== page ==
John Carroll University is committed to protecting the information entrusted to us. When email accounts are forwarded, we cannot detect and protect the messages from being shared, stolen or infected. The IT Resources and Email Naming Convention and Assignment policies clearly prohibit this activity.
On March 11, 2019, JCU Gmail will no longer permit email forwarding. We are advising that you reconfigure any affected accounts before forwarding is turned off.
To discontinue forwarding your @jcu.edu e-mail account to another mailbox:
- On your computer, open Gmail. Log in using your full JCU email address and password
- In the top right, click the Gear Icon.
- Click Settings.
- Click the Forwarding and POP/IMAP tab.
- In the “Forwarding” section, click Disable forwarding.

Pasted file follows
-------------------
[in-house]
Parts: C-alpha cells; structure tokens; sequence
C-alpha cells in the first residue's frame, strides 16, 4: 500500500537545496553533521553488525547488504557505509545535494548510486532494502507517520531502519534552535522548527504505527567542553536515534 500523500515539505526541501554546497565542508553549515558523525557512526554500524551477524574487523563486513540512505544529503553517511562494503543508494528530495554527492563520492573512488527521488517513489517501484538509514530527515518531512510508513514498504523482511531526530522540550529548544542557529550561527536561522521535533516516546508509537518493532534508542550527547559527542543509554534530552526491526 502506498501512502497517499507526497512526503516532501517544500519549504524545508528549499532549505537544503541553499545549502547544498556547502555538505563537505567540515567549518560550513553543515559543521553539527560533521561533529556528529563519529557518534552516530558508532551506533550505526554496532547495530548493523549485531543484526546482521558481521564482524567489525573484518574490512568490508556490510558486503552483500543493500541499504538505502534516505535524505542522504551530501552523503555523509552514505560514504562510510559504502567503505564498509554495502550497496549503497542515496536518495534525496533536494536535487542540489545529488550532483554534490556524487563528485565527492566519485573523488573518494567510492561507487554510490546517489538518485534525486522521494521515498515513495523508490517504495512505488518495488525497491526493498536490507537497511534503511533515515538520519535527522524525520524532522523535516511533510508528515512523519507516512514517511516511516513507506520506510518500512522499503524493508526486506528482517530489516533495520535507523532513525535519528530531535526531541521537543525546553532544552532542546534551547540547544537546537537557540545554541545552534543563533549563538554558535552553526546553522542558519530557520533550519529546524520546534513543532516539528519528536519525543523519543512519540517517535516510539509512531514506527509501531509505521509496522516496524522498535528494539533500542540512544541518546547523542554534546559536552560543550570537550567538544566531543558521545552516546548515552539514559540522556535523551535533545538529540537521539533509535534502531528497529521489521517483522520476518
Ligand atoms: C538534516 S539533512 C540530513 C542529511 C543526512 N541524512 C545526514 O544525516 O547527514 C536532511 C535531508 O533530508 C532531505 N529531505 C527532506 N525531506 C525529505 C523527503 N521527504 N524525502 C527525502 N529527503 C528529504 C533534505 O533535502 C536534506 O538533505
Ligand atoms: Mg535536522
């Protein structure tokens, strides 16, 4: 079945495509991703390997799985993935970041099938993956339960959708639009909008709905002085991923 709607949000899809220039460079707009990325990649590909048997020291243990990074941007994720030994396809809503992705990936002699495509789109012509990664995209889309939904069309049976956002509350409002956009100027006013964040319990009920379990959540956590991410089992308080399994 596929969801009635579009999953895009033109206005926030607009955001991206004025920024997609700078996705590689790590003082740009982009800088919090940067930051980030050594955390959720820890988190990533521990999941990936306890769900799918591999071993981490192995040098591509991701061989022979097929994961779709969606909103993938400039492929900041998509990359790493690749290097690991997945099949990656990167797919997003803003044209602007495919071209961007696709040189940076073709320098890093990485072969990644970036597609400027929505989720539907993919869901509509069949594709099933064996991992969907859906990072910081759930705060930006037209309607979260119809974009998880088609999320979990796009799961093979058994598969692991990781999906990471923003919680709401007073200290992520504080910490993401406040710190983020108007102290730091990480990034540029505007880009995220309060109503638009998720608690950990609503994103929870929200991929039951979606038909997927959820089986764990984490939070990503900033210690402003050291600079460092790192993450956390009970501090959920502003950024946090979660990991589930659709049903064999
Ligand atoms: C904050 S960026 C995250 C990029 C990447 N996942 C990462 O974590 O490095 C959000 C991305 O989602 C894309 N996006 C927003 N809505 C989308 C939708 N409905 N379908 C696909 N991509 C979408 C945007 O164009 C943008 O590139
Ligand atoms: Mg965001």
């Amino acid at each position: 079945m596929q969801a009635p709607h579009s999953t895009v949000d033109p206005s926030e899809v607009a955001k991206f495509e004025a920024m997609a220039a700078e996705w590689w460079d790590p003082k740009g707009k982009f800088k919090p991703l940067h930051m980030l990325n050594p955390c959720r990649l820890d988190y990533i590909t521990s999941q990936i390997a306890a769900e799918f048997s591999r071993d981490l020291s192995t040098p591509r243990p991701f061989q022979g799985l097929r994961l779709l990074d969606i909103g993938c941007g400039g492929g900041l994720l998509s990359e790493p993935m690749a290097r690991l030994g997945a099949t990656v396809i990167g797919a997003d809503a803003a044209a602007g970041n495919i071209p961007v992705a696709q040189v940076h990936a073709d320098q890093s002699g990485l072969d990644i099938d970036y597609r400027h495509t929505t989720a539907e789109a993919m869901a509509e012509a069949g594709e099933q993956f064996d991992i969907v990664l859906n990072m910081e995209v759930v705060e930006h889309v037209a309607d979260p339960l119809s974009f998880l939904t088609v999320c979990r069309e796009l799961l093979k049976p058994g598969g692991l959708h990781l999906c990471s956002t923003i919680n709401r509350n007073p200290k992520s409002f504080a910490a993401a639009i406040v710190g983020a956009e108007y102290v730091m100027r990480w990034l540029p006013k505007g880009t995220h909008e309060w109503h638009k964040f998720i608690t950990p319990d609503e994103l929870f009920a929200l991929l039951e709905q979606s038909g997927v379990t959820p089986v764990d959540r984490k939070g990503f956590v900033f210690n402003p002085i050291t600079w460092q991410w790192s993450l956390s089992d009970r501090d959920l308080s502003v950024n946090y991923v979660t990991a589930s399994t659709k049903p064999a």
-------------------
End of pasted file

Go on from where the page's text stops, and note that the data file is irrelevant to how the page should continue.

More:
- At the bottom, click Save Changes.
October is National Cyber Security Awareness Month
The internet is a huge part of our lives at work and at home, and no one is immune to cyber threats. Constantly being connected means increased risks to our privacy and security every single day. It is everyone’s responsibility to learn how to behave safely and responsibly online – and when we do, we make the internet safer and more secure for us all.
This month we’ll be talking about how to be aware of the many threats to your online security and the proactive ways you can avoid those threats.
Information Technology Services is pleased to announce a new self-service password change process, allowing you to change your JCU Campus Network ID (also known as your Canvas or Desktop login) password without the need to contact the Service Desk. In the event you have forgotten your password, this service will allow you to reset your password on your own as well.